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Agriculture, Fiber Crops

Xinjiang Uyghur Autonomous Region, Yangtze delta, Sericulture, ramie, raw silk

Since 1949 the Communist government has given increasing attention to the expansion of crops for the textile industry. The most important of these crops is cotton, of which China is the world's leading producer. Although cotton can be grown in almost all parts of China, the principal cotton-growing areas are the Huabei Pingyuan, the Huangtu Gaoyuan, the Yangtze River delta, the middle Yangtze Valley, and Xinjiang Uyghur Autonomous Region in Northwest China. The Huabei Pingyuan yields about half the country's total cotton output.

Other important fibers grown in China include ramie and flax, which are used for linen and other fine cloths, and jute and hemp, which are made into sacks and rope. Ramie, a native Chinese plant similar to hemp, is grown chiefly in the Yangtze Valley; flax is a northern crop. The main jute-growing areas are in Zhejiang and Guangdong provinces. Another traditional Chinese product is raw silk. Sericulture, the raising of silkworms, is practiced in central and southern China, notably in the Yangtze delta and some parts of Sichuan.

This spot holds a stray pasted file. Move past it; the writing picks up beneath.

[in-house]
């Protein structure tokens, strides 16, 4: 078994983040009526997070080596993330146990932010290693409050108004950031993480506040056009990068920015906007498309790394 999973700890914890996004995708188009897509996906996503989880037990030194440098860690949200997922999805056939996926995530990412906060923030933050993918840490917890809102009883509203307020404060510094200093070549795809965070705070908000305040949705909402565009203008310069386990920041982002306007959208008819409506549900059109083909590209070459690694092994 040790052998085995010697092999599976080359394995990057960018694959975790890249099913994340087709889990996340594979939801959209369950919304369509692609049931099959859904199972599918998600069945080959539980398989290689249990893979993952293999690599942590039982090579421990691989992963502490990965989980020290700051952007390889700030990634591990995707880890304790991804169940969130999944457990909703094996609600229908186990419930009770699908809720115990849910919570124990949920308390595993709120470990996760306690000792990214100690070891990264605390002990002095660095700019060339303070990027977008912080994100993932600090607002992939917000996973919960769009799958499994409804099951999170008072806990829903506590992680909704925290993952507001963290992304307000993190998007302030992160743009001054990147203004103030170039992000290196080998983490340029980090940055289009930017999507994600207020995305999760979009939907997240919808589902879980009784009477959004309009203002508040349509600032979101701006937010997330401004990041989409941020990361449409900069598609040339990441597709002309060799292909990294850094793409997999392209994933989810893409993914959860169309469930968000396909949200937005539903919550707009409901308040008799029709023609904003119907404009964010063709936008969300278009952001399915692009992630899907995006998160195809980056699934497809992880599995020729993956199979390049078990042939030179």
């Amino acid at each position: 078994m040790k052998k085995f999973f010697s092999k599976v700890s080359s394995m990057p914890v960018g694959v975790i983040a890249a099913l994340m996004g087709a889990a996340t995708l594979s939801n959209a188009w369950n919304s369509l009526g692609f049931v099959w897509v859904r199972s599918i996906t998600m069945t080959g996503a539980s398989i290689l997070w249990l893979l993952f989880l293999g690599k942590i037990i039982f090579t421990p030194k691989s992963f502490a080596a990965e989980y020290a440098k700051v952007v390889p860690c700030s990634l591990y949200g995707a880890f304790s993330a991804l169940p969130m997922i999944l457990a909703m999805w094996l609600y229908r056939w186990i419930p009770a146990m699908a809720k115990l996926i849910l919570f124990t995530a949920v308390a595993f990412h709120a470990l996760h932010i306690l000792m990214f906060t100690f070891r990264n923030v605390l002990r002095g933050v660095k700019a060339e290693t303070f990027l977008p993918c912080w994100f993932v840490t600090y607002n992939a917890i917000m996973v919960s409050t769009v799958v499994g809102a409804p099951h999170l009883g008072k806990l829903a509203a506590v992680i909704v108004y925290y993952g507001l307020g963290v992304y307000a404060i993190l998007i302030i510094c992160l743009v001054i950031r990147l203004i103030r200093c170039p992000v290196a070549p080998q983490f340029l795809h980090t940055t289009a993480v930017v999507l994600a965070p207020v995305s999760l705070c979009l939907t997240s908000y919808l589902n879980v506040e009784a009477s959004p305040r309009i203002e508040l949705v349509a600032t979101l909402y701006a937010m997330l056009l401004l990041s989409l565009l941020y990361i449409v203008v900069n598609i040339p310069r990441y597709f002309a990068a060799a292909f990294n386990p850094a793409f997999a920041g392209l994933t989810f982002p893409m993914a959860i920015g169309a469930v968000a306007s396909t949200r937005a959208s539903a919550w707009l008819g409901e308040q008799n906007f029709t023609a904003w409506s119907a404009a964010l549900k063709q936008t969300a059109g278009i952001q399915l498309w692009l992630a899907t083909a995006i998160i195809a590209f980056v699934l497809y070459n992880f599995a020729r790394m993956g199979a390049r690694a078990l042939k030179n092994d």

Article key phrases:

Xinjiang Uyghur Autonomous Region, Yangtze delta, Sericulture, ramie, raw silk, Yangtze River delta, Communist government, textile industry, southern China, hemp, Northwest China, flax, sacks, Zhejiang, linen, rope


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